3) 32 pounds is probably alright for me. Although I need to change my load as I’m not efficient with my weight. I knew this going in but for a mile I could brute force it.
4) Need to carry boy’s sleeping bag
5) Rucksacks work good. However, they have a “cinch strap” around them which is what holds the tent on. This means the pack is squeezed (sp?). Makes it hard to get stuff and you will crush your food
6) I need a mat
7) I need a lighter blanket
8) Our flashlights work good, but they use the camera C123 batteries which are expensive. Need to find a good AA or AAA flashlight
9) Need to get a new GPS. Mine is old and can’t keep the satellites locked in
10) Don’t read a scary Stephen King short story while sleeping in the back country
11) Need to invest in a lot of equipment. Need to prioritize what I need and start aquring
12) We got up before light and started home. Not a good idea. Trying to walk a trail at night is not a good thing.Apr 27, 2009 at 9:38 pm #1497444
Joshua BillingsBPL Member
@joshuaLocale: Santa Cruz,Ca
Any pictures?May 3, 2009 at 3:54 am #1498686
Tom ClarkBPL Member
@tomclarkLocale: East Coast
Ahhh…best laid plans! Three good things about the are that (1) you made the effor to take your son out, (2) you got out and had a great time, and (3) you are thinking about how to do it better next time. Did you use the axe?May 4, 2009 at 8:07 am #1498945
@auradarLocale: FL Panhandle (aka LA)
no pictures. Didn't take a camera because I wanted to be an ultralight purists ;) Seriously though, my digital camera broke, I meant to get a disposable camera but forgot.
Didn't use the axe, but could have. There was a fire ring and we could have done a fire, but it gets dark late and the boy turns in early, I didn't want to have to do a fire watch.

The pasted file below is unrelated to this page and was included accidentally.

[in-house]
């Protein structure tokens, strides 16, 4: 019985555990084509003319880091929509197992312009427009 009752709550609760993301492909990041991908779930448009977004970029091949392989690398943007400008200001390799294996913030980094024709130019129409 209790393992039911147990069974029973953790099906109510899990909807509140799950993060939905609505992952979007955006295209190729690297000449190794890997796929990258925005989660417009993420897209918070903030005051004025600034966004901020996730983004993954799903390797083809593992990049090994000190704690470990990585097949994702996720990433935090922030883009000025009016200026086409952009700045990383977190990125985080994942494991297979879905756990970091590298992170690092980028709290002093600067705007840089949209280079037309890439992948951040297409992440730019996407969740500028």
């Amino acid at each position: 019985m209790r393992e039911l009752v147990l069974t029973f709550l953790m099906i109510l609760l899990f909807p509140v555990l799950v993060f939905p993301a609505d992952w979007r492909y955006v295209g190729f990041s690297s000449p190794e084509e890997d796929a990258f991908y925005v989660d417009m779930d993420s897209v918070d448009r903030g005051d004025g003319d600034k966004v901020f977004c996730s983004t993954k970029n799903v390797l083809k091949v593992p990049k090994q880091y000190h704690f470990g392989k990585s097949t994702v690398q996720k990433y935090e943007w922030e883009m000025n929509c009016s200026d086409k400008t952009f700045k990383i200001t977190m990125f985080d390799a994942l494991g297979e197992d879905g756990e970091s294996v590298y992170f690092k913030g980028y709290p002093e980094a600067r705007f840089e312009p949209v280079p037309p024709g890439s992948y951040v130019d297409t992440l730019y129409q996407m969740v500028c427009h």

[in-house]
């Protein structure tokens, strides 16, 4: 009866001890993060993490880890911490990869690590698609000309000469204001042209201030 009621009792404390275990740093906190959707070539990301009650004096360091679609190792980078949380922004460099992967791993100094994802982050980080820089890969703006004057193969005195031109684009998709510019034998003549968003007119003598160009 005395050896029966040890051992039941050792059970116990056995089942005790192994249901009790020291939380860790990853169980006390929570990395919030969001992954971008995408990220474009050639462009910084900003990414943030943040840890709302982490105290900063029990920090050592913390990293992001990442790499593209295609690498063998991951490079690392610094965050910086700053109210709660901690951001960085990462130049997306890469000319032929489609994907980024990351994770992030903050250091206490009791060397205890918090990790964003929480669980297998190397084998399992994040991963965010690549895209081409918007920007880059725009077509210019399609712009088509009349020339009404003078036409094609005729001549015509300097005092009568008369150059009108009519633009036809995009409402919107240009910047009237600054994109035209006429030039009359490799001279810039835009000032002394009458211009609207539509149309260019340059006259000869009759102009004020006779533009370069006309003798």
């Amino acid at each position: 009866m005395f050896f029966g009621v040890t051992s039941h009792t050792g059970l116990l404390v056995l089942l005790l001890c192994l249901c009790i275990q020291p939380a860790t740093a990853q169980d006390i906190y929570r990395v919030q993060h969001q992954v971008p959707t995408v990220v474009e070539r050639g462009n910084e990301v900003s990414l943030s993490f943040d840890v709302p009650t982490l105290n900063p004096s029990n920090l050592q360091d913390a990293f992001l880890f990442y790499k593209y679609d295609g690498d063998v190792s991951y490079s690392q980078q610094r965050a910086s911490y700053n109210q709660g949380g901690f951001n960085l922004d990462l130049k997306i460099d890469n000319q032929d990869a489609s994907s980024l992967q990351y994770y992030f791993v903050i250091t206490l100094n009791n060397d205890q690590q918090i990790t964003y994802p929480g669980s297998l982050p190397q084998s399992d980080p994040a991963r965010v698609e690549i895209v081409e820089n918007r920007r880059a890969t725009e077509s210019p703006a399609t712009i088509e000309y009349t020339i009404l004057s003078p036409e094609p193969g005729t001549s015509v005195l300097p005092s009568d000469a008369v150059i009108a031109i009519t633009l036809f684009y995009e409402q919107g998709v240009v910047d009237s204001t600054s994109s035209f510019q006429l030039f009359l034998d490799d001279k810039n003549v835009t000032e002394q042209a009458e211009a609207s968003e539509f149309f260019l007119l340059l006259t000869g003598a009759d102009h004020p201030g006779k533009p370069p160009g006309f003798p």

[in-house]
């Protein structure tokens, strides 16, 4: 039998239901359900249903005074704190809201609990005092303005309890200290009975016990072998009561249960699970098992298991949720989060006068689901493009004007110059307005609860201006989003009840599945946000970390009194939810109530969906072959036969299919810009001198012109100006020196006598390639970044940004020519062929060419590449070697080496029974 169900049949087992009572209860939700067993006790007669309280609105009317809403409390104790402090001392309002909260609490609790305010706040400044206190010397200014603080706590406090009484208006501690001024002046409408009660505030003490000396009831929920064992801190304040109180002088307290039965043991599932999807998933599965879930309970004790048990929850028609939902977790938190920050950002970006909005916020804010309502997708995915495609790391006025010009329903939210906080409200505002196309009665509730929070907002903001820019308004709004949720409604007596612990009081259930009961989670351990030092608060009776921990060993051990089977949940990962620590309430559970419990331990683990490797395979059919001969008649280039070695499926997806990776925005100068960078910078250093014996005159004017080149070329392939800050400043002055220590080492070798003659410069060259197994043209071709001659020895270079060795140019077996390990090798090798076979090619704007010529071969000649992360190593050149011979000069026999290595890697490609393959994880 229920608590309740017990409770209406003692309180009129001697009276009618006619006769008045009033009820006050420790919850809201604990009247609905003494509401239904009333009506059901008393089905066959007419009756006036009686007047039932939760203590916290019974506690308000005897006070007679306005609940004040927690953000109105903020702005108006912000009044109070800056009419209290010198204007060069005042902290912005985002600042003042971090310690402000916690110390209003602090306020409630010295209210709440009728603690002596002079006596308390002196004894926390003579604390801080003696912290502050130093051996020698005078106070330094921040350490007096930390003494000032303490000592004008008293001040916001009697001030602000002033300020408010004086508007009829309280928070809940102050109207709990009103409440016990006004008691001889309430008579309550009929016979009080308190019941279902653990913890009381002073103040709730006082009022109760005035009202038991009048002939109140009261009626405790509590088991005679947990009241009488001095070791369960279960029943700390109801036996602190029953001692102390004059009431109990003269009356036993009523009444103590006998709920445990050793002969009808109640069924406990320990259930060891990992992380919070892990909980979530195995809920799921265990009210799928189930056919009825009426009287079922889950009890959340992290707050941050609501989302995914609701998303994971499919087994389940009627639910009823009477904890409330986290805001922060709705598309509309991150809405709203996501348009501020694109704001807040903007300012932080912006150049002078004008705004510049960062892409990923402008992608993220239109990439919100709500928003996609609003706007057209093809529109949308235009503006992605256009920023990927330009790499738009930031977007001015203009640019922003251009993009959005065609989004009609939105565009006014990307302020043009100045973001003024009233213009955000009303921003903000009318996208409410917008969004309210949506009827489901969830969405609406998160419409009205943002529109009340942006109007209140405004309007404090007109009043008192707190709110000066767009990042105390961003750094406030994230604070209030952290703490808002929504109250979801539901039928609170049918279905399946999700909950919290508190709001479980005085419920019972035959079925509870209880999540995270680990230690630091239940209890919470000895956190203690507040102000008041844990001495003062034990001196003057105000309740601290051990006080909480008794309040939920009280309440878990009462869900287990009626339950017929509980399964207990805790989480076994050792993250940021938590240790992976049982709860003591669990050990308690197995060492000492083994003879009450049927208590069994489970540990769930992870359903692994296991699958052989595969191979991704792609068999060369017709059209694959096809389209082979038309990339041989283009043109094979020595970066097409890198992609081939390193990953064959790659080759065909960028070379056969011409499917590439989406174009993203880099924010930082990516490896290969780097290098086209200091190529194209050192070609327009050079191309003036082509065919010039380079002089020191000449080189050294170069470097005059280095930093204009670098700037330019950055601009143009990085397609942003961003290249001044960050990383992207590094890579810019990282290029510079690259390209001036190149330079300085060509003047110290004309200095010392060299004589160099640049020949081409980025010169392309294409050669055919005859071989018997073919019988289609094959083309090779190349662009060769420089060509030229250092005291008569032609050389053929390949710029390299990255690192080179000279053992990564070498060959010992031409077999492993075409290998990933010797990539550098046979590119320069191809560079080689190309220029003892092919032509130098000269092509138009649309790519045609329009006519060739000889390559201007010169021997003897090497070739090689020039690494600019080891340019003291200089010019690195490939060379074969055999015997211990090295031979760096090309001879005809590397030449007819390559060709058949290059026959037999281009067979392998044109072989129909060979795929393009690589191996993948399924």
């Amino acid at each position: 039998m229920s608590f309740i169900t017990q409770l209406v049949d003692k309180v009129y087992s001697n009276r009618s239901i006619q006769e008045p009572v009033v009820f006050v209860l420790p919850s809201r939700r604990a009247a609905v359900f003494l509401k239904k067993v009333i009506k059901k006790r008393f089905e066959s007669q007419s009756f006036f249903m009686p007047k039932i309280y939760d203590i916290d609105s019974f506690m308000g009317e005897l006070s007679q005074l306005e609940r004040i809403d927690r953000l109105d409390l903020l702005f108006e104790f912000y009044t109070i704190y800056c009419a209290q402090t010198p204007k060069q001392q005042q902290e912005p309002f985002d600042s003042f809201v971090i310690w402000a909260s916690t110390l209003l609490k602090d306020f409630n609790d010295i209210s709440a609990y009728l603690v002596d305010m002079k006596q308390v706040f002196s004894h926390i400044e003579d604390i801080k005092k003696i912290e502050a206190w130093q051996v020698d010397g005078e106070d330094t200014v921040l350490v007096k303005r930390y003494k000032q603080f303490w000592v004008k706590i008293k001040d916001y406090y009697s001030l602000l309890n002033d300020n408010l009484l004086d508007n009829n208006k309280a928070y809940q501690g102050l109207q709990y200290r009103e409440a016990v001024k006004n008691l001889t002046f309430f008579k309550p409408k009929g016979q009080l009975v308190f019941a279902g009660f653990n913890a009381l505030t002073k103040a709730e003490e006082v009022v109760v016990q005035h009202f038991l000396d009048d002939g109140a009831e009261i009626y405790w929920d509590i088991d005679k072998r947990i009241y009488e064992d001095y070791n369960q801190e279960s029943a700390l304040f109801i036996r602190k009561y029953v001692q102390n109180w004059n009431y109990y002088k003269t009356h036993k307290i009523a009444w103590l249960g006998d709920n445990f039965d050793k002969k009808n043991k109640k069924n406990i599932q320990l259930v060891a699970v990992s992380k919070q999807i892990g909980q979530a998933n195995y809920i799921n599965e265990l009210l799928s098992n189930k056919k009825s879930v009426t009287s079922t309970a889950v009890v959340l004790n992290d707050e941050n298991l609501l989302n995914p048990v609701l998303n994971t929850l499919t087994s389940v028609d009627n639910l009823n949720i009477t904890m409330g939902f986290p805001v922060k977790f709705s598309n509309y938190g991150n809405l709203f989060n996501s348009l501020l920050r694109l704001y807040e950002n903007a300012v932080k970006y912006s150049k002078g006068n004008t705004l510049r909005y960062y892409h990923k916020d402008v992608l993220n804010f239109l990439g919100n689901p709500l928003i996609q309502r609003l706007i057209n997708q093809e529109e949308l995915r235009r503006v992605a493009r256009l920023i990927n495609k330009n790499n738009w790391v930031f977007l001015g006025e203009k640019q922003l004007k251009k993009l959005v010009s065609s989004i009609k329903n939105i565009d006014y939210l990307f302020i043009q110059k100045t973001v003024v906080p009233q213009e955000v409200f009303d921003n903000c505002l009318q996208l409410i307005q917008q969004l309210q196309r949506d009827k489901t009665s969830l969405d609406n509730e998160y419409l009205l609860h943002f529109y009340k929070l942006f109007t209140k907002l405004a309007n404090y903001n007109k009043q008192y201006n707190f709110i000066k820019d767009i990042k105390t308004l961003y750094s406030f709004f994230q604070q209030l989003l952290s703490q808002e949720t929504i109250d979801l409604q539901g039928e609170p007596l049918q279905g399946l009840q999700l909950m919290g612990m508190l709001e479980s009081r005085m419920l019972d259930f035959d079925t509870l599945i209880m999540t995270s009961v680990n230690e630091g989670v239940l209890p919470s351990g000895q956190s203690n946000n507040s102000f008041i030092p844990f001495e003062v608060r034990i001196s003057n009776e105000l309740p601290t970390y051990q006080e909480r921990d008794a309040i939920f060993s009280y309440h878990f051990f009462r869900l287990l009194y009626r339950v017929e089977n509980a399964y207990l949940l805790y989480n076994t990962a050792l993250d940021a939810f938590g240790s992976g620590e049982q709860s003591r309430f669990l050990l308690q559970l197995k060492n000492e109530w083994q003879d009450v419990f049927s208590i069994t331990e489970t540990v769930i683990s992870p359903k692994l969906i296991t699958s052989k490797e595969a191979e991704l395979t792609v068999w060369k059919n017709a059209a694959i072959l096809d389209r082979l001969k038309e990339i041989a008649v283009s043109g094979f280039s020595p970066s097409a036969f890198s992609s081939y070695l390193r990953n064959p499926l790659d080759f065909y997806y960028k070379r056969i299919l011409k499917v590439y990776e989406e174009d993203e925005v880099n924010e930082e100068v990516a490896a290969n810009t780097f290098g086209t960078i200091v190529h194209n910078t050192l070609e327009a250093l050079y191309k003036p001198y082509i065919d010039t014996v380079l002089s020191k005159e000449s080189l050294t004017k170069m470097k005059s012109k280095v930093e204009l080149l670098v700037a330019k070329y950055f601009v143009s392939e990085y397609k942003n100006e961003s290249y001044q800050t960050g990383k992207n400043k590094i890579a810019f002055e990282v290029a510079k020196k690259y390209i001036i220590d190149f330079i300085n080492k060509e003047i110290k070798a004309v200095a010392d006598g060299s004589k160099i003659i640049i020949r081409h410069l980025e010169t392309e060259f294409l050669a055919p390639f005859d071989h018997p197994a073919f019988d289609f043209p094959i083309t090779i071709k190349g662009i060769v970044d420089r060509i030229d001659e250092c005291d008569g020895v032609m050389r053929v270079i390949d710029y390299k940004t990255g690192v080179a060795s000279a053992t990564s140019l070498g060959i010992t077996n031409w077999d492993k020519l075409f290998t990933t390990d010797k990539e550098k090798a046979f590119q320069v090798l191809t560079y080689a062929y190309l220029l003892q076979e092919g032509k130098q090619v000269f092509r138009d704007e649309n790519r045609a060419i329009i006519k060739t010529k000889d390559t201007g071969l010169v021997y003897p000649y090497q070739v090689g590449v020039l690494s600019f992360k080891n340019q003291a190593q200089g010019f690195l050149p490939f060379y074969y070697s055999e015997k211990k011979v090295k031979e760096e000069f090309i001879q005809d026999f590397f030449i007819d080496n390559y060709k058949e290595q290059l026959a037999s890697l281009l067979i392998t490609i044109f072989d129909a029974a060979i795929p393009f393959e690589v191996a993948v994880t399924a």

Should be going on our next trip in a couple of weeks. A 3.5 mile hike with a nice creek in the half way in. Maybe a break and swim a bit.May 4, 2009 at 8:33 am #1498952
@cooldripLocale: "Grand Canyon of the East"
Just a word of warning Rob about what you're setting your son up for. It's a lifetime affliction with no cure, and only one known treatment. The symptoms are many but could include:
-Trouble sleeping in a "real" bed in a house
-An inability to be comfortable when surrounded by walls
-An overwhelming concern for the welfare of natural places
-A preference for being dirty and damp
When allowed to progress to an acute phase, the patient will show a single-minded purpose for aquiring their next "fix", ie wilderness experience. The seriously afflicted will take every opportunity to get outside. You may find the boy playing in creeks or staring intently at trees with a distant look in his eyes.
While it seems to make the condition worse, the only known treatment is more and varied wilderness experiences. Again, this is uncurable, so many, MANY outdoor trips will be required to allow the patient to live a full, healthy, happy life. If you or your son need extensive therapy, I've found the mountains of NC/Tenn to have a powerful effect, though it could certainly worsen the condition. I wish someone had warned me; otherwise I wouldn't be sitting in my yard right now, rambling on a laptop with a nearly dead battery!
Glad you guys had a great time, and I look forward to hearing more about your trips with the boy. As much as I love wild places, they really become magical when you have a kid along and can see the place through their unjaded eyes. Oh to be young again …